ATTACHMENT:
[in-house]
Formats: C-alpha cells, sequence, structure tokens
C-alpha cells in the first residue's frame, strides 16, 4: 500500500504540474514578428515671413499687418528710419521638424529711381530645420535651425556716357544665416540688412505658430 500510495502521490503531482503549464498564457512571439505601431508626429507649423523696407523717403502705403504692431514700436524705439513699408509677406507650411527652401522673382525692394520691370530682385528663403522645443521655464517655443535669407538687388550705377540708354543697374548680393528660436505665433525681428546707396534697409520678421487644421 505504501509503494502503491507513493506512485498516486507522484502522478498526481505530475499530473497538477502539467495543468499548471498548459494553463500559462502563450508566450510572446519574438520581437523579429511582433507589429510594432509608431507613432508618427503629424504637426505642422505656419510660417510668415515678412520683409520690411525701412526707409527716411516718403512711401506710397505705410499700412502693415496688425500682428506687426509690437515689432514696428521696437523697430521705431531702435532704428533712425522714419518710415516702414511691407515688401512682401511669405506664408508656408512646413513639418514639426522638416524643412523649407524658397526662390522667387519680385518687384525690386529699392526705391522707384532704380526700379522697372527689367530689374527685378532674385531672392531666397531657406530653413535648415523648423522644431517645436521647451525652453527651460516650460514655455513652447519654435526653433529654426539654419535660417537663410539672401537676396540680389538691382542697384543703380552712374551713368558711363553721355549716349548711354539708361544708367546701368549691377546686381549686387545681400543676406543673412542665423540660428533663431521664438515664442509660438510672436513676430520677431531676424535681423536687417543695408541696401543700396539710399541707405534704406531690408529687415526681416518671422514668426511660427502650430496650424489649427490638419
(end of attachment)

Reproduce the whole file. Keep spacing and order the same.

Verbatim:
[in-house]
Formats: C-alpha cells, sequence, structure tokens
C-alpha cells in the first residue's frame, strides 16, 4: 500500500504540474514578428515671413499687418528710419521638424529711381530645420535651425556716357544665416540688412505658430 500510495502521490503531482503549464498564457512571439505601431508626429507649423523696407523717403502705403504692431514700436524705439513699408509677406507650411527652401522673382525692394520691370530682385528663403522645443521655464517655443535669407538687388550705377540708354543697374548680393528660436505665433525681428546707396534697409520678421487644421 505504501509503494502503491507513493506512485498516486507522484502522478498526481505530475499530473497538477502539467495543468499548471498548459494553463500559462502563450508566450510572446519574438520581437523579429511582433507589429510594432509608431507613432508618427503629424504637426505642422505656419510660417510668415515678412520683409520690411525701412526707409527716411516718403512711401506710397505705410499700412502693415496688425500682428506687426509690437515689432514696428521696437523697430521705431531702435532704428533712425522714419518710415516702414511691407515688401512682401511669405506664408508656408512646413513639418514639426522638416524643412523649407524658397526662390522667387519680385518687384525690386529699392526705391522707384532704380526700379522697372527689367530689374527685378532674385531672392531666397531657406530653413535648415523648423522644431517645436521647451525652453527651460516650460514655455513652447519654435526653433529654426539654419535660417537663410539672401537676396540680389538691382542697384543703380552712374551713368558711363553721355549716349548711354539708361544708367546701368549691377546686381549686387545681400543676406543673412542665423540660428533663431521664438515664442509660438510672436513676430520677431531676424535681423536687417543695408541696401543700396539710399541707405534704406531690408529687415526681416518671422514668426511660427502650430496650424489649427490638419